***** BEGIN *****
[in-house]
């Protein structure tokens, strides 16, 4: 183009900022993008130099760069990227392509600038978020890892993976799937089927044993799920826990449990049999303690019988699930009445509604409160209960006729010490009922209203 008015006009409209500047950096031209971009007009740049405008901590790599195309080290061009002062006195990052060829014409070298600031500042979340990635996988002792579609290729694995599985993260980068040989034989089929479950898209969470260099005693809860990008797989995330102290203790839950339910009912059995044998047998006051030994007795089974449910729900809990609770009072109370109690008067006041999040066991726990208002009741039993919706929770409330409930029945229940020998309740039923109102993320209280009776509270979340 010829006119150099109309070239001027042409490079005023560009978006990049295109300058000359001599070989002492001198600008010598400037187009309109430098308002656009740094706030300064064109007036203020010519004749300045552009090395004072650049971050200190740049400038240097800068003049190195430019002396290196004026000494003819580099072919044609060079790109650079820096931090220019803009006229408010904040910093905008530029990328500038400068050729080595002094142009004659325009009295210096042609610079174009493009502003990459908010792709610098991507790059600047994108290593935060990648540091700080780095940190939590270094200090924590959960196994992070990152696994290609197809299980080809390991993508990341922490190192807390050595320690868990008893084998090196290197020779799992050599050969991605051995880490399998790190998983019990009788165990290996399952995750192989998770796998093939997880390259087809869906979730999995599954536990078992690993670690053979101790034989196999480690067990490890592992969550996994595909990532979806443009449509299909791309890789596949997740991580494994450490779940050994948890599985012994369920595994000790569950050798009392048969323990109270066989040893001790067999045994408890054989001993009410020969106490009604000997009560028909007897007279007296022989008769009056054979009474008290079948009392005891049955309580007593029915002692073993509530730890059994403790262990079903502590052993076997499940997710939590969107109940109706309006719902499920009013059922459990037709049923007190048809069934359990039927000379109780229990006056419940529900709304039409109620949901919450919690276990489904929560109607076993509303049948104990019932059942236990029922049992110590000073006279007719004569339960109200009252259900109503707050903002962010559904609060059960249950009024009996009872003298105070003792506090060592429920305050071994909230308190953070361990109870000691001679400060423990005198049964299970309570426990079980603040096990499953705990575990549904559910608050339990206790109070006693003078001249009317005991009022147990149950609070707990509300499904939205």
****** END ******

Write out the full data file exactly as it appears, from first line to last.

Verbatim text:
[in-house]
């Protein structure tokens, strides 16, 4: 183009900022993008130099760069990227392509600038978020890892993976799937089927044993799920826990449990049999303690019988699930009445509604409160209960006729010490009922209203 008015006009409209500047950096031209971009007009740049405008901590790599195309080290061009002062006195990052060829014409070298600031500042979340990635996988002792579609290729694995599985993260980068040989034989089929479950898209969470260099005693809860990008797989995330102290203790839950339910009912059995044998047998006051030994007795089974449910729900809990609770009072109370109690008067006041999040066991726990208002009741039993919706929770409330409930029945229940020998309740039923109102993320209280009776509270979340 010829006119150099109309070239001027042409490079005023560009978006990049295109300058000359001599070989002492001198600008010598400037187009309109430098308002656009740094706030300064064109007036203020010519004749300045552009090395004072650049971050200190740049400038240097800068003049190195430019002396290196004026000494003819580099072919044609060079790109650079820096931090220019803009006229408010904040910093905008530029990328500038400068050729080595002094142009004659325009009295210096042609610079174009493009502003990459908010792709610098991507790059600047994108290593935060990648540091700080780095940190939590270094200090924590959960196994992070990152696994290609197809299980080809390991993508990341922490190192807390050595320690868990008893084998090196290197020779799992050599050969991605051995880490399998790190998983019990009788165990290996399952995750192989998770796998093939997880390259087809869906979730999995599954536990078992690993670690053979101790034989196999480690067990490890592992969550996994595909990532979806443009449509299909791309890789596949997740991580494994450490779940050994948890599985012994369920595994000790569950050798009392048969323990109270066989040893001790067999045994408890054989001993009410020969106490009604000997009560028909007897007279007296022989008769009056054979009474008290079948009392005891049955309580007593029915002692073993509530730890059994403790262990079903502590052993076997499940997710939590969107109940109706309006719902499920009013059922459990037709049923007190048809069934359990039927000379109780229990006056419940529900709304039409109620949901919450919690276990489904929560109607076993509303049948104990019932059942236990029922049992110590000073006279007719004569339960109200009252259900109503707050903002962010559904609060059960249950009024009996009872003298105070003792506090060592429920305050071994909230308190953070361990109870000691001679400060423990005198049964299970309570426990079980603040096990499953705990575990549904559910608050339990206790109070006693003078001249009317005991009022147990149950609070707990509300499904939205």